Much like the first half of 2017, the third quarter brought solid returns for investors. All of the major asset classes we track have posted remarkably consistent returns in each of the first three quarters this year.
Volatility has been extraordinarily low. At one point in August, the ten-day rolling volatility of the S&P 500 was the lowest it had been since 1969. The S&P 500, now up 14.2% for 2017, has posted 40 new all-time-high closing values in 2017. The index has fallen by more than 1% on only four days in the first three quarters. Over the past four years, we have averaged over 17 such days through the end of September. Past bull markets have seen similar periods of calm—though not quite to this degree.
Fed takes more steps to normalize policy
At its September meeting, the Federal Reserve announced that it will begin unwinding its $4.5 trillion balance sheet in October. As it laid out in its June meeting, the Fed will not be selling bonds but instead simply will not reinvest a portion of the bonds that mature each month. Specifically, starting in October, the Fed will allow $10 billion of bonds to mature without reinvestment. This amount will gradually increase to reach $50 billion per month over the next year. At a time when other central banks are expected to continue growing their balance sheets, the US is the first to actually begin tightening monetary policy.
Unwinding means scaling back a policy that has helped support bond prices since Quantitative Easing began in 2008. The Fed has already pushed short-term interest rates higher with four federal-funds rate increases dating back to 2015, with another likely to happen later this year. Unwinding the balance sheet may begin to push longer-term interest rates higher, though at a muted pace.
The Fed is able to make these moves because the US economy has been heading in the right direction for some time, as you can see in the chart of four leading economic indicators since the market bottom in March 2009. We have even seen manufacturing start to pick up in the past year, after declining in 2015. We are likely to see a negative impact from the recent hurricanes, however.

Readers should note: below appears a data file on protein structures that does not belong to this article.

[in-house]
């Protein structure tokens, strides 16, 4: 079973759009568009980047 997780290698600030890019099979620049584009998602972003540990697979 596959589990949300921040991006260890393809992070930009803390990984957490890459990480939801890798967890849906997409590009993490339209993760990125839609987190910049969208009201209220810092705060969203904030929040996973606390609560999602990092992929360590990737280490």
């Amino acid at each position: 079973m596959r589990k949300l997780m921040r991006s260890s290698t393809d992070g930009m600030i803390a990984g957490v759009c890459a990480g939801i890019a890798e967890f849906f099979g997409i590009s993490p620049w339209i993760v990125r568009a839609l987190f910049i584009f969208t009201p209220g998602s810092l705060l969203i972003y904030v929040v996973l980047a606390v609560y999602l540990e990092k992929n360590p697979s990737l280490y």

Impact of hurricane season is personal and financial
One of the worst hurricane seasons in history has affected millions of lives and inflicted billions of dollars of damage. While stories of heartbreak poured out in the aftermath of the storms, the country’s reaction showed the strength and resilience of our nation as people from all over the country rushed to help those in need.
Hurricanes Harvey, Irma, and Maria, which all hit in quick succession, may have caused as much as $290 billion in destruction based on one estimate from Accuweather. Hurricane Katrina, the costliest US natural disaster on record, caused as much as $108 billion in damages, according to Moody’s.
The effect was seen quickly. In the week after Harvey made landfall, US weekly jobless claims spiked 26% to 298,000 people filing for unemployment benefits, up from 236,000 the week before. We saw similar increases in claims after Katrina and Sandy, but after both of those storms, jobless claims returned to pre-storm levels within two months. There is a long road ahead for rebuilding in Texas, Florida, and Puerto Rico. The money spent to rebuild will add to US GDP, but the loss in economic activity will be a drag on GDP growth for the second half of 2017.